The move is necessary, she said Monday, to save net neutrality and protect Internet users. But Republicans and business groups warn that applying utility-style regulations to the Internet would strangle economic growth and ultimately mean worse Internet service.
"I oppose special Internet fast lanes, only open to those firms large enough to pay big money or fraught enough to give up big stakes in their company," the California Democrat wrote in a letter to Federal Communications Commission Chairman Tom Wheeler, urging him to classify broadband as a "telecommunications service" under Title II of the Communications Act.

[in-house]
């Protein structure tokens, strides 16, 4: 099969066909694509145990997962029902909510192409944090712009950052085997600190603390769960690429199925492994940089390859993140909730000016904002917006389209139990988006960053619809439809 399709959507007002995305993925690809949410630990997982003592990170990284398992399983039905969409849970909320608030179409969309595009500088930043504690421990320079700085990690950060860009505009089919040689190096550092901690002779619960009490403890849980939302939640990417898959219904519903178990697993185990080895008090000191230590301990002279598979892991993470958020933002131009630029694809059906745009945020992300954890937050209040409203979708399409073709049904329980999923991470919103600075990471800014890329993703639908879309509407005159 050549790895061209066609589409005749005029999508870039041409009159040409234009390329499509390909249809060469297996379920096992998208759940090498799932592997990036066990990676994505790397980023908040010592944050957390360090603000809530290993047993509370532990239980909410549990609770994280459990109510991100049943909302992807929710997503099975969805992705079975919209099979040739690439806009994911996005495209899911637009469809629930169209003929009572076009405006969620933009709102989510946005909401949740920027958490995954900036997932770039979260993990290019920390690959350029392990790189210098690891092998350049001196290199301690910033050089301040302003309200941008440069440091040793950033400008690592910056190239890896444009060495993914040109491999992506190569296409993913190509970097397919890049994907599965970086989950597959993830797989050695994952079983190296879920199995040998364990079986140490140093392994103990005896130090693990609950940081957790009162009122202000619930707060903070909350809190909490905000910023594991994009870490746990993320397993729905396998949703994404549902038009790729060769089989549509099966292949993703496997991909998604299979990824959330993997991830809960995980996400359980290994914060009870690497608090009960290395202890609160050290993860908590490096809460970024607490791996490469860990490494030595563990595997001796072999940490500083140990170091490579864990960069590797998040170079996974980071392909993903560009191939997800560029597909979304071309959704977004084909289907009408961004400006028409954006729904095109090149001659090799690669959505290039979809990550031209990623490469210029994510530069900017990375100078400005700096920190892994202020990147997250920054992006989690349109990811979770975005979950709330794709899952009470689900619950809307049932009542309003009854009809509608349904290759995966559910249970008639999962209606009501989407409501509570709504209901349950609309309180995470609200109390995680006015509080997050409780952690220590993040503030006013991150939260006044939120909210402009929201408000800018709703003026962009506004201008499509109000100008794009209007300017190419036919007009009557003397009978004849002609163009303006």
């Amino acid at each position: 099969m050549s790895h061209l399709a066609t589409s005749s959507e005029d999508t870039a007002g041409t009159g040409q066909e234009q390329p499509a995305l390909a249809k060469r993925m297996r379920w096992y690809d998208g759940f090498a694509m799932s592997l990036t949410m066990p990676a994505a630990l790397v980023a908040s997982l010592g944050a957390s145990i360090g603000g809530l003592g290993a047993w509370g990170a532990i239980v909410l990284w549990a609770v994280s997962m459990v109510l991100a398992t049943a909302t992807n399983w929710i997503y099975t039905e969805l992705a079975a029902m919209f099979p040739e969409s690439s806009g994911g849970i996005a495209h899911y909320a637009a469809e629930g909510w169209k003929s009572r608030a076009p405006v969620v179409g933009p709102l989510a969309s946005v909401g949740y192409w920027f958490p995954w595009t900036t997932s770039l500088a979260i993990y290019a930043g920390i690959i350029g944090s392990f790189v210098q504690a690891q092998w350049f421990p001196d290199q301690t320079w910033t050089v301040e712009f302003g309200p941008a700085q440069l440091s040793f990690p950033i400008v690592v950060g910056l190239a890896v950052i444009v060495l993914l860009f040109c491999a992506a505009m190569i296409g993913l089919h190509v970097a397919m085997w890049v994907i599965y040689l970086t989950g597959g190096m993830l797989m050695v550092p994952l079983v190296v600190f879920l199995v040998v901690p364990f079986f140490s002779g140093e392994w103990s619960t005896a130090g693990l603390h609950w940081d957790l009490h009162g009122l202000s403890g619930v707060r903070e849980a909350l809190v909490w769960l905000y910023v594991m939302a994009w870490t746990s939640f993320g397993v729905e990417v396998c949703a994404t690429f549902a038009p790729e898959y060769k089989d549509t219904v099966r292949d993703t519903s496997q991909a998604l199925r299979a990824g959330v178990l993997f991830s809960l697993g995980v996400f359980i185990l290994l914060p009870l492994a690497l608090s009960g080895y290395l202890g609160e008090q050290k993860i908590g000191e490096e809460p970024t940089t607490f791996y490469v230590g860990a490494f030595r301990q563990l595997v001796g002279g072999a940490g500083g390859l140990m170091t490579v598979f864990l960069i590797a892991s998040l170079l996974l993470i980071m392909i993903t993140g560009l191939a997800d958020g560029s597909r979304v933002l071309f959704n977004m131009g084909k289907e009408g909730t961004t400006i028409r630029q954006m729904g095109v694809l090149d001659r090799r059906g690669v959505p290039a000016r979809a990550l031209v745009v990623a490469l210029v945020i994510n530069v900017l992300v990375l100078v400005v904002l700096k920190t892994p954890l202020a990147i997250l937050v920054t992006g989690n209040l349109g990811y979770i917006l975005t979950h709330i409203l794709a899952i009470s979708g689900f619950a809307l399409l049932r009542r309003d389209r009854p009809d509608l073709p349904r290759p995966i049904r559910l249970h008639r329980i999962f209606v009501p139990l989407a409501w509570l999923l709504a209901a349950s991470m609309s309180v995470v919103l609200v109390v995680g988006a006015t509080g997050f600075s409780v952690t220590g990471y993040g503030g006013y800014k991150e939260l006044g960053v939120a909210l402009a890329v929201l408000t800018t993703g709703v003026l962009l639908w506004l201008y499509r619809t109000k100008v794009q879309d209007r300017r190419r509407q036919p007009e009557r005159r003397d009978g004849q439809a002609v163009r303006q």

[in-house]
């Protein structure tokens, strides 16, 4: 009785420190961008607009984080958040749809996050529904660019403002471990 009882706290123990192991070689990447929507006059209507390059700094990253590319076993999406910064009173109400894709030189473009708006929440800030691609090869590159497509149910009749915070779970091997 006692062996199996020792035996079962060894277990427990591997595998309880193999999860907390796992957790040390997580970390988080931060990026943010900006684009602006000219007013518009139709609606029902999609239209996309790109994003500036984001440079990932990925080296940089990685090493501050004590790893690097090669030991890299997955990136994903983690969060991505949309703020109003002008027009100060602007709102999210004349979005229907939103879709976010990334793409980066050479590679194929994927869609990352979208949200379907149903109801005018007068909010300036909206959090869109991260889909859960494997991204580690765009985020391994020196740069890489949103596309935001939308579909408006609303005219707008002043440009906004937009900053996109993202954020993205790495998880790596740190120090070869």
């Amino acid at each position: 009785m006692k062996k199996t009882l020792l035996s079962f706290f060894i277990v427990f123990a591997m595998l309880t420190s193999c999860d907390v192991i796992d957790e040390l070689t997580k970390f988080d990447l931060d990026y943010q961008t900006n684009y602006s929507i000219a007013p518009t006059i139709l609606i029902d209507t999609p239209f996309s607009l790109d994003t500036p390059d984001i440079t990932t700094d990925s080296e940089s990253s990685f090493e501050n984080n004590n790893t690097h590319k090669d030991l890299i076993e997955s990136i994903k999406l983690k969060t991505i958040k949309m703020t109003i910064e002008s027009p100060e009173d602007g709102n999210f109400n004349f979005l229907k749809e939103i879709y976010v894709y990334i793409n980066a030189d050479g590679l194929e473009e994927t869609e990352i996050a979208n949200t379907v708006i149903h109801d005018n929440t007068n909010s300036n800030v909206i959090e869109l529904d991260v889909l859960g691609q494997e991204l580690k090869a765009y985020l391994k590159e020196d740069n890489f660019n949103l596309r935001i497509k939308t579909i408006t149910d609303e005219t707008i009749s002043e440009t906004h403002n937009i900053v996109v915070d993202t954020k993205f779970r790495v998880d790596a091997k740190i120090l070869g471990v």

Pelosi is the latest—and highest-ranking—Democrat to back the controversial regulatory maneuver. Her position puts more political pressure on Wheeler and the other commission Democrats to invoke the powers.
Supporters argue that using Title II is the only way to enact net-neutrality rules that can hold up in court. In January, a federal court struck down the old net-neutrality rules, which were based on weaker authority under Title I of the law.